By Jennifer Weitzman
This story first appeared in the November 13, 2003 issue of WWD. Subscribe Today.
NEW YORK — Buoyed by strong gains at its lower-priced Loft division, Ann Taylor Stores reported double-digit increases in both profits and sales for the third quarter.
The firm said it expects the momentum to continue into the holiday selling season.
The New York-based specialty retailer of women’s apparel and accessories said income rose 21.7 percent to $30.3 million, or 63 cents a diluted share, matching Wall Street’s best guess and reaching the upper end of its previously raised forecast. That compares with earnings of $24.9 million, or 53 cents, in the year-ago period.
Sales for the quarter increased 16.6 percent to $396.8 million from $340.2 million last year, with a same-store sales gain of 6.2 percent. By division, comps for AT stores rose 1.9 percent, while comps for Loft increased 13.4 percent. Inventory at the end of the quarter was flat on a per square foot basis.
In announcing a 3.9 percent comp gain in October, the retailer, on the strength of its gross margins, boosted third-quarter earnings per share estimates to range between 62 and 63 cents, from its previous range of 57 to 61 cents.
“I am enthusiastic about the third-quarter results,” J. Patrick Spainhour, chairman of AT, said on a late afternoon conference call. The firm released results after the markets closed Wednesday.
Detailing divisional highlights, Spainhour said, “AT Loft’s third-quarter performance is a full-price story fueled by momentum coming out of the second quarter.” He said the performance was driven by “exciting fashion, great color and novelty product across all categories.”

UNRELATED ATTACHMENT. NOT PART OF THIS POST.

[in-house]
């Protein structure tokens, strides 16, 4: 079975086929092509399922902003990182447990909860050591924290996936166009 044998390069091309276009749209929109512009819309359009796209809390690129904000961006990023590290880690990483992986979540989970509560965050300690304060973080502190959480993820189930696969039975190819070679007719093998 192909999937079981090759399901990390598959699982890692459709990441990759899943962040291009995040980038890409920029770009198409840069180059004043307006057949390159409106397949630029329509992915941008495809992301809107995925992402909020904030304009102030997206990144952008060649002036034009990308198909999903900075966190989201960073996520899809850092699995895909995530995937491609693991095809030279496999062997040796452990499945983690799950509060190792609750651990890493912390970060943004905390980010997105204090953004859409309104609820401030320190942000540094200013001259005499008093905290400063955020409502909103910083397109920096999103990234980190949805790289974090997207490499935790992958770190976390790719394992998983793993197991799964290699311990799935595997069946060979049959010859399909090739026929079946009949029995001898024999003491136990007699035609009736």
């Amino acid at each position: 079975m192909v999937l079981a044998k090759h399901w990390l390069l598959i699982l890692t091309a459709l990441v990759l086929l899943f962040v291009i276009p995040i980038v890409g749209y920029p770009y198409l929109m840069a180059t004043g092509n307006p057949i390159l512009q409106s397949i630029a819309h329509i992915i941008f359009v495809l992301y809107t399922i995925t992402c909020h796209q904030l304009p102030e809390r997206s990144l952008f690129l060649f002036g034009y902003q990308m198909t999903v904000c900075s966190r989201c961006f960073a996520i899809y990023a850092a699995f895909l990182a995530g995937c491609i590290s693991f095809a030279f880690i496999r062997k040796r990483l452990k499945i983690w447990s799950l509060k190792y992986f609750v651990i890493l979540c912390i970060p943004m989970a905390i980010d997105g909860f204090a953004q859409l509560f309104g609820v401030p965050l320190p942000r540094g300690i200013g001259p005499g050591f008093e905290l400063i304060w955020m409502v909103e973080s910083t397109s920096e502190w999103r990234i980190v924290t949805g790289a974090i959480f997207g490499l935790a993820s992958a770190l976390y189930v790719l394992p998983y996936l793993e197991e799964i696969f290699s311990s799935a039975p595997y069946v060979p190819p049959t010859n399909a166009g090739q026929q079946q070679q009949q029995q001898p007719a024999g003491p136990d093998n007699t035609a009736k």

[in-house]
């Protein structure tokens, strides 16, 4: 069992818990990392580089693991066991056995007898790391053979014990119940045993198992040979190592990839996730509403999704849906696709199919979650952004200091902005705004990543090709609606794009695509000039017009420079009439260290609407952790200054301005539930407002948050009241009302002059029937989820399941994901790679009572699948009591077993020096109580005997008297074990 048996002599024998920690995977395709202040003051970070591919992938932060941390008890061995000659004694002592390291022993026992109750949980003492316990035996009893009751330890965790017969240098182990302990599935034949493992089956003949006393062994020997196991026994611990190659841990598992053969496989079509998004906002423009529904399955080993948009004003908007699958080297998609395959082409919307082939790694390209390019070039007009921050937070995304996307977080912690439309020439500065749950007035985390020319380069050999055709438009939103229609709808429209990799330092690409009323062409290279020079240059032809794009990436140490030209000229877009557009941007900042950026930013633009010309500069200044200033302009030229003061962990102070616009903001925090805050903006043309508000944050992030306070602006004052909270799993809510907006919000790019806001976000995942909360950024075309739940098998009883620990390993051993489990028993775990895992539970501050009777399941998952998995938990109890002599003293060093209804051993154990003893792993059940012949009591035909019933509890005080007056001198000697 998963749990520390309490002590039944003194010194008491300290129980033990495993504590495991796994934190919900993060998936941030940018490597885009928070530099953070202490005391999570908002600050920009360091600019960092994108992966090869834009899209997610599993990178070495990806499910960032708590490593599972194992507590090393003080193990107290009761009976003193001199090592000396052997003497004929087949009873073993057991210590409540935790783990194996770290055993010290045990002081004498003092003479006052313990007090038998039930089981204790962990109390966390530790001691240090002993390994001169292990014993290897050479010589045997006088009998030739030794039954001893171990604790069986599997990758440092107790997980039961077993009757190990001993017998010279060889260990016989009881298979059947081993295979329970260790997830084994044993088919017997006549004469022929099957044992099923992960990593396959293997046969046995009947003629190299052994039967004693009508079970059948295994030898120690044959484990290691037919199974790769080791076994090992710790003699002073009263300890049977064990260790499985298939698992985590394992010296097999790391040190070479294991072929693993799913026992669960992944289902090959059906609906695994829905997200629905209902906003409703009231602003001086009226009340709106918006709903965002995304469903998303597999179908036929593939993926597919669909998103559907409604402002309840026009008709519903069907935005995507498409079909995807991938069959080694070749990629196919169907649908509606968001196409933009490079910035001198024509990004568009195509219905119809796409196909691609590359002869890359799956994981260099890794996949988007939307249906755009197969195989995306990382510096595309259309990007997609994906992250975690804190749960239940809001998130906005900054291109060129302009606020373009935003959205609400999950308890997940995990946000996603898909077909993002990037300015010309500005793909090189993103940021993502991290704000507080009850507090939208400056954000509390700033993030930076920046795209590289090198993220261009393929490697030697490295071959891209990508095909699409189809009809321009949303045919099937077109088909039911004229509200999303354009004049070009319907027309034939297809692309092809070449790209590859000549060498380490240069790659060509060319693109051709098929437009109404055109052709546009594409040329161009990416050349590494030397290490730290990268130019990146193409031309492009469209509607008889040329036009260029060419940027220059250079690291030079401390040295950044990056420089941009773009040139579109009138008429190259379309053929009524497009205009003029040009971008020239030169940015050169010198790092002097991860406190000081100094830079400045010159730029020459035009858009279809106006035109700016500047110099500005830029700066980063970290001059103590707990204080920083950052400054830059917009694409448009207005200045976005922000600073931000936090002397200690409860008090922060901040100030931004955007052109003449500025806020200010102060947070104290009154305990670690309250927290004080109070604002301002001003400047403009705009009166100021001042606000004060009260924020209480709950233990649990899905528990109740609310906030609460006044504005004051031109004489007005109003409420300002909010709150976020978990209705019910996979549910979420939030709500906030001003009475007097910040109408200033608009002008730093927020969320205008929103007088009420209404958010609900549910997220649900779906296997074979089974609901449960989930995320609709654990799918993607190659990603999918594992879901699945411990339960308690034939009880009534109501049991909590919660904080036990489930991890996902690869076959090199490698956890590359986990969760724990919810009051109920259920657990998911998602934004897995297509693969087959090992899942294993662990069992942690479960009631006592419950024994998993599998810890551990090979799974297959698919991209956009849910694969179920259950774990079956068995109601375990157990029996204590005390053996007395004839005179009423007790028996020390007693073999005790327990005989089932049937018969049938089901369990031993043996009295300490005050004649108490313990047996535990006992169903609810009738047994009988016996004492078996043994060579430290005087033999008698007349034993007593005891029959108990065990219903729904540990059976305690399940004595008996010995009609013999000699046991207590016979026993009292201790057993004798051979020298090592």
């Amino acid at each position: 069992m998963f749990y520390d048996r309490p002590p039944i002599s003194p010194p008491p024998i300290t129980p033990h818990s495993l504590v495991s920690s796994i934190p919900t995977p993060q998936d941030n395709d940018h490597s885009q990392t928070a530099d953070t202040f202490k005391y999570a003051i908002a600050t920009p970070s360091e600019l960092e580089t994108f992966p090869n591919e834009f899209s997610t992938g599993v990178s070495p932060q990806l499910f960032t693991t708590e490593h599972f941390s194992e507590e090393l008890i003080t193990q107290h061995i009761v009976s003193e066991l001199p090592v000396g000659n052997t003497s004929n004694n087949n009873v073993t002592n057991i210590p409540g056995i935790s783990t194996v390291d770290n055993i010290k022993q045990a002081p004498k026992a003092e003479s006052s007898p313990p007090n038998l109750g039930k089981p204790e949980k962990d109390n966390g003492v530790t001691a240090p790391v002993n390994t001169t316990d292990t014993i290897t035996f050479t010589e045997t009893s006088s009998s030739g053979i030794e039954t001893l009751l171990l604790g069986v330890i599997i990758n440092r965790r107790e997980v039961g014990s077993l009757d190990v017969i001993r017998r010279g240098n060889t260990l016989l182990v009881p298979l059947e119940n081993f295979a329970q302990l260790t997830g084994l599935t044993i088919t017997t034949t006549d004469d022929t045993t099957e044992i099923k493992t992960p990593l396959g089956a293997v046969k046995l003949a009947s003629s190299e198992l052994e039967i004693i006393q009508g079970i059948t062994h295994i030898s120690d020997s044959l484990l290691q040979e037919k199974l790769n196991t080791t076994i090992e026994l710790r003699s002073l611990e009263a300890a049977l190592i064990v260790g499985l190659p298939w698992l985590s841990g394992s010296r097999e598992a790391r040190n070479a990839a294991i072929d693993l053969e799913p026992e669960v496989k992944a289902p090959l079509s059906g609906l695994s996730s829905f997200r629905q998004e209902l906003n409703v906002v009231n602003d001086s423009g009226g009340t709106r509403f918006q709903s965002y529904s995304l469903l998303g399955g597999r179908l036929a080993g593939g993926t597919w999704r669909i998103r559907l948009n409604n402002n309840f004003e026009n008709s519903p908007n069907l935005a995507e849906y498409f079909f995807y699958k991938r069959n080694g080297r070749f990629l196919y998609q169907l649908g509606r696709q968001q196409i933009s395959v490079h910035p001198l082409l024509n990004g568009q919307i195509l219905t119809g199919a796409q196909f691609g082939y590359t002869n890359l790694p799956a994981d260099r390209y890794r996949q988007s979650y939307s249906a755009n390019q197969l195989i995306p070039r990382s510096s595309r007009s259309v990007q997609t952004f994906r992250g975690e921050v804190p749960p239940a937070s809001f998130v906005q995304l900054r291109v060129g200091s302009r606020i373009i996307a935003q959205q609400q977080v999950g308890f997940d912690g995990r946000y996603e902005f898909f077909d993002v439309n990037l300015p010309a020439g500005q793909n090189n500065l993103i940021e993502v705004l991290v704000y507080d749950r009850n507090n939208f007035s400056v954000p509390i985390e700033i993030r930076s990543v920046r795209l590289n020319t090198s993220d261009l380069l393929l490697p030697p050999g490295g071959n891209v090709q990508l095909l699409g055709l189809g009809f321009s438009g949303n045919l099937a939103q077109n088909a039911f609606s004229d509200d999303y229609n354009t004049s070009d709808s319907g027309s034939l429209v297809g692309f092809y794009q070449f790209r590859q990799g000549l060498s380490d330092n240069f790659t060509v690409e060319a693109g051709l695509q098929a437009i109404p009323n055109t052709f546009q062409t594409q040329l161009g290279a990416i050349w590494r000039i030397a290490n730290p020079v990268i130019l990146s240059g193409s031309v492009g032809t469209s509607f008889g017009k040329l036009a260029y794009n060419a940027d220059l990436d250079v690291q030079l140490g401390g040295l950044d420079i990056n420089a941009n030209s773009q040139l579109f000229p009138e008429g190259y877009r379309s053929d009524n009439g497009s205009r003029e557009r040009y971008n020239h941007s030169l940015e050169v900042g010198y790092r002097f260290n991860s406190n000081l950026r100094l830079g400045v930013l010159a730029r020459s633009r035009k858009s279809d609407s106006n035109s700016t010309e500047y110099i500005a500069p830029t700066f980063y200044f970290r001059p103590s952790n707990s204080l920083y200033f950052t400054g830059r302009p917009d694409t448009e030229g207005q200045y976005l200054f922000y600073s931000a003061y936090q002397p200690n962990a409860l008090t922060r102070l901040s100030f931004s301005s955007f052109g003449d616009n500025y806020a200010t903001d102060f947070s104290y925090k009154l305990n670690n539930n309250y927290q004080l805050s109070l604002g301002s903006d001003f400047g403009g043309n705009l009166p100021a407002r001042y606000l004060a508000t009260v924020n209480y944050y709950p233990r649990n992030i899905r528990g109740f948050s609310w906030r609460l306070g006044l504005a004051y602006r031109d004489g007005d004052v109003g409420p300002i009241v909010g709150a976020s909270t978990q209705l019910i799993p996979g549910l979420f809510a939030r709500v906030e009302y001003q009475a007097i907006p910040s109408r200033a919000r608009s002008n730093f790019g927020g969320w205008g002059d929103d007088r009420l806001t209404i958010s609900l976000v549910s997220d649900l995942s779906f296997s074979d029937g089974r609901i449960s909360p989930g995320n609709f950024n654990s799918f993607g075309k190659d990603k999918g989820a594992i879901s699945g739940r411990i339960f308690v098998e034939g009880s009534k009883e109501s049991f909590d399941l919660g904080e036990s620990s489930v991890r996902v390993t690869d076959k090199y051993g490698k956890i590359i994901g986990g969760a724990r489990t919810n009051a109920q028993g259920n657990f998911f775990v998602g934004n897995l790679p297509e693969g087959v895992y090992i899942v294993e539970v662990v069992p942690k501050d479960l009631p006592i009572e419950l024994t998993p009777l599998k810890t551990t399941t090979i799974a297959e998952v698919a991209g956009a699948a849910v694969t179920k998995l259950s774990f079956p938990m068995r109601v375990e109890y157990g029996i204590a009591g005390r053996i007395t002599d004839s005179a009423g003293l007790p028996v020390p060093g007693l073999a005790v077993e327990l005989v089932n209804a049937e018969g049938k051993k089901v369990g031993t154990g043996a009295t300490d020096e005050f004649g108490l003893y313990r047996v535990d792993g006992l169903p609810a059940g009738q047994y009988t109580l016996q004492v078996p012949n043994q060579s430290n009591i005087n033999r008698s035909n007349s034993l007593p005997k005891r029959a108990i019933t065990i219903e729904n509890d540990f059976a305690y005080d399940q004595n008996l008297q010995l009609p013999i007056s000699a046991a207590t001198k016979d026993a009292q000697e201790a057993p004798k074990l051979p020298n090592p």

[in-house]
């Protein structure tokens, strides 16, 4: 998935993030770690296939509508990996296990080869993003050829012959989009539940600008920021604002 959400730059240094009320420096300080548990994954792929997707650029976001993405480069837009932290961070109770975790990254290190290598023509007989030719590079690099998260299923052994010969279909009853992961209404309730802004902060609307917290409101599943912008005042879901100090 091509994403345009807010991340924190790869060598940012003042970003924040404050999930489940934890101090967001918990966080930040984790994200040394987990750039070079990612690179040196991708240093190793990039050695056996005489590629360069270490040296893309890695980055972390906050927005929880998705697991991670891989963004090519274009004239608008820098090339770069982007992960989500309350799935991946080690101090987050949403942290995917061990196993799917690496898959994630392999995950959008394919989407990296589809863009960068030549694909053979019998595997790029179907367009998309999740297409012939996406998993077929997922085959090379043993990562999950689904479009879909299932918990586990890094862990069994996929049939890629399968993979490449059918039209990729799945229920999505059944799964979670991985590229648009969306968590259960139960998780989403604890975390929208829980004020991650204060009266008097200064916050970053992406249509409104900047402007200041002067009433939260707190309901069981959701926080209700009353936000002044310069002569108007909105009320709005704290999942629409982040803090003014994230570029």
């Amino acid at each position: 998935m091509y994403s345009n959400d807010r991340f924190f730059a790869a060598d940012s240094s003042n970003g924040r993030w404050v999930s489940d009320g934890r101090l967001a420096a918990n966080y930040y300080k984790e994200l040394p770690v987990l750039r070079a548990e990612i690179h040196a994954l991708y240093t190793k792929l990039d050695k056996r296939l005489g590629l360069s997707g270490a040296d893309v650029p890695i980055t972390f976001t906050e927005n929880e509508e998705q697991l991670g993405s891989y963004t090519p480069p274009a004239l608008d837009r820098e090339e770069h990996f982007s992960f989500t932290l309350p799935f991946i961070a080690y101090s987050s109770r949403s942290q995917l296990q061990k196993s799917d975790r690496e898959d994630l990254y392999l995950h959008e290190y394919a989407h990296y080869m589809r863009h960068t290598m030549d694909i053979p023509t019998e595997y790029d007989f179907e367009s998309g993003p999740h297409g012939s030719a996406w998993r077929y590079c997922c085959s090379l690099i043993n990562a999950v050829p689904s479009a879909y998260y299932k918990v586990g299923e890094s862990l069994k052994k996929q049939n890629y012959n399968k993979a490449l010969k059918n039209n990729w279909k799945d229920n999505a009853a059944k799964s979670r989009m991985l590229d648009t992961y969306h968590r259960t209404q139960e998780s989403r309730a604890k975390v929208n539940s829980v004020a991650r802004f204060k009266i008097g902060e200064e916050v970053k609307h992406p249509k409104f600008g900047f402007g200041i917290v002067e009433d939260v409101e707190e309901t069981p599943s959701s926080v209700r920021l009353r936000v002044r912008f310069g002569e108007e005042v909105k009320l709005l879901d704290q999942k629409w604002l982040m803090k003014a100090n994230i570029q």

Katherine Krill, president of the Loft division, said, “I truly believe we are far more relevant than last year.”
At the AT stores unit, Jerome Jessup, senior executive vice president for merchandise and design at AT stores, said the results were driven by marked-down merchandise, as a lack of clarity in the offering as well as color and fashion missteps hurt sales. But he said the bright spots in the quarter “give us comfort going forward,” noting products that have elevated fabrics or offer an emotional lift, like the cashmere wrap, are performing well. Key categories in the quarter include separates, woven tops and outerwear.
Dana Telsey, an analyst with Bear Stearns, wrote in a research note, “While customers have responded favorably to the AT stores division’s upgraded fall line, it appears to have lacked the proper balance of color and novelty to invigorate demand.” That being said, Telsey noted that Loft continues to fire on all cylinders, offering attractive fashion and quality at compelling values to its customers.
AT stores has also spent the past several months putting together a new management team, including Michael Smaldone, who joined on Sept. 19 as senior vice president of design for the Ann Taylor Stores division, succeeding Mark Eisen, who the company said resigned for personal reasons. In addition, Jessup joined the firm in April.
Looking ahead, Spainhour reiterated his agreement with current consensus earnings estimates for the fourth quarter of 43 cents, which would put the retailer ahead of last year’s reported earnings of 35 cents.
For the nine months, income rose 8.4 percent to $69.4 million, or $1.48 a diluted share, versus income of $64 million, or $1.37, in the like period last year. Sales vaulted 10.7 percent to $1.14 billion from $1.03 billion, and 1.7 percent on a comp basis. By division, AT stores comps receded 0.6 percent and Loft’s were up 5.7 percent.